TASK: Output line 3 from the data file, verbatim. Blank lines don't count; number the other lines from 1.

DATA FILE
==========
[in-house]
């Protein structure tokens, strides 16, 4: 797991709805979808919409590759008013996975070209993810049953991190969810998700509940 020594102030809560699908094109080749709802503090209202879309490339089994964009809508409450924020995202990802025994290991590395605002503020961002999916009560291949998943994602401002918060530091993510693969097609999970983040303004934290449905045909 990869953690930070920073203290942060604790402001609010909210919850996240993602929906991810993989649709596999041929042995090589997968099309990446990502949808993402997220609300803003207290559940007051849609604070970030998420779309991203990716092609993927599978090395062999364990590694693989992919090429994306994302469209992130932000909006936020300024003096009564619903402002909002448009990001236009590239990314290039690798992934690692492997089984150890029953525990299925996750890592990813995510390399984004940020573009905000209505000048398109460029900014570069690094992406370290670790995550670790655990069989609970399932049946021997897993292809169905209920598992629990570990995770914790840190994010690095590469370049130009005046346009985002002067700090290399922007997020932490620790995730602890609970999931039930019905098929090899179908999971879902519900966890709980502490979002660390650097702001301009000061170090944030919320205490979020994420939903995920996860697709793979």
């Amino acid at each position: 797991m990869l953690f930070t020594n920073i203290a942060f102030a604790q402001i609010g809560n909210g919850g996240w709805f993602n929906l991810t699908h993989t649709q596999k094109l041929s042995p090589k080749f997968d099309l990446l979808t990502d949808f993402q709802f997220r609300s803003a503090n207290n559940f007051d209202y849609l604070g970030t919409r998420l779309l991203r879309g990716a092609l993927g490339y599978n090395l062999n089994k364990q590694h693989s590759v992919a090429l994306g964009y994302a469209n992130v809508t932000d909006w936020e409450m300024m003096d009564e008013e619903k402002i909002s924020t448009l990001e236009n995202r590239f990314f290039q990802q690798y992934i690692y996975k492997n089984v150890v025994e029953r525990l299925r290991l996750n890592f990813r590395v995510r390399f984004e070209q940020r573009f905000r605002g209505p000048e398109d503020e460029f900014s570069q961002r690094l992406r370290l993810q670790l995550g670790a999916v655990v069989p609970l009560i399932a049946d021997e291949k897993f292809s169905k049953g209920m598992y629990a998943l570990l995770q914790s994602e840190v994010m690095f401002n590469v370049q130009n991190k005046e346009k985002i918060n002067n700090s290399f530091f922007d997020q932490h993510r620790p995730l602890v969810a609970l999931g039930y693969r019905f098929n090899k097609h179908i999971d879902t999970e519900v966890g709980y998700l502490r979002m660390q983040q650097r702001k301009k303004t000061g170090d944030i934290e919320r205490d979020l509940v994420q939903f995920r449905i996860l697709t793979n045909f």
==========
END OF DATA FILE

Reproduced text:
């Amino acid at each position: 797991m990869l953690f930070t020594n920073i203290a942060f102030a604790q402001i609010g809560n909210g919850g996240w709805f993602n929906l991810t699908h993989t649709q596999k094109l041929s042995p090589k080749f997968d099309l990446l979808t990502d949808f993402q709802f997220r609300s803003a503090n207290n559940f007051d209202y849609l604070g970030t919409r998420l779309l991203r879309g990716a092609l993927g490339y599978n090395l062999n089994k364990q590694h693989s590759v992919a090429l994306g964009y994302a469209n992130v809508t932000d909006w936020e409450m300024m003096d009564e008013e619903k402002i909002s924020t448009l990001e236009n995202r590239f990314f290039q990802q690798y992934i690692y996975k492997n089984v150890v025994e029953r525990l299925r290991l996750n890592f990813r590395v995510r390399f984004e070209q940020r573009f905000r605002g209505p000048e398109d503020e460029f900014s570069q961002r690094l992406r370290l993810q670790l995550g670790a999916v655990v069989p609970l009560i399932a049946d021997e291949k897993f292809s169905k049953g209920m598992y629990a998943l570990l995770q914790s994602e840190v994010m690095f401002n590469v370049q130009n991190k005046e346009k985002i918060n002067n700090s290399f530091f922007d997020q932490h993510r620790p995730l602890v969810a609970l999931g039930y693969r019905f098929n090899k097609h179908i999971d879902t999970e519900v966890g709980y998700l502490r979002m660390q983040q650097r702001k301009k303004t000061g170090d944030i934290e919320r205490d979020l509940v994420q939903f995920r449905i996860l697709t793979n045909f």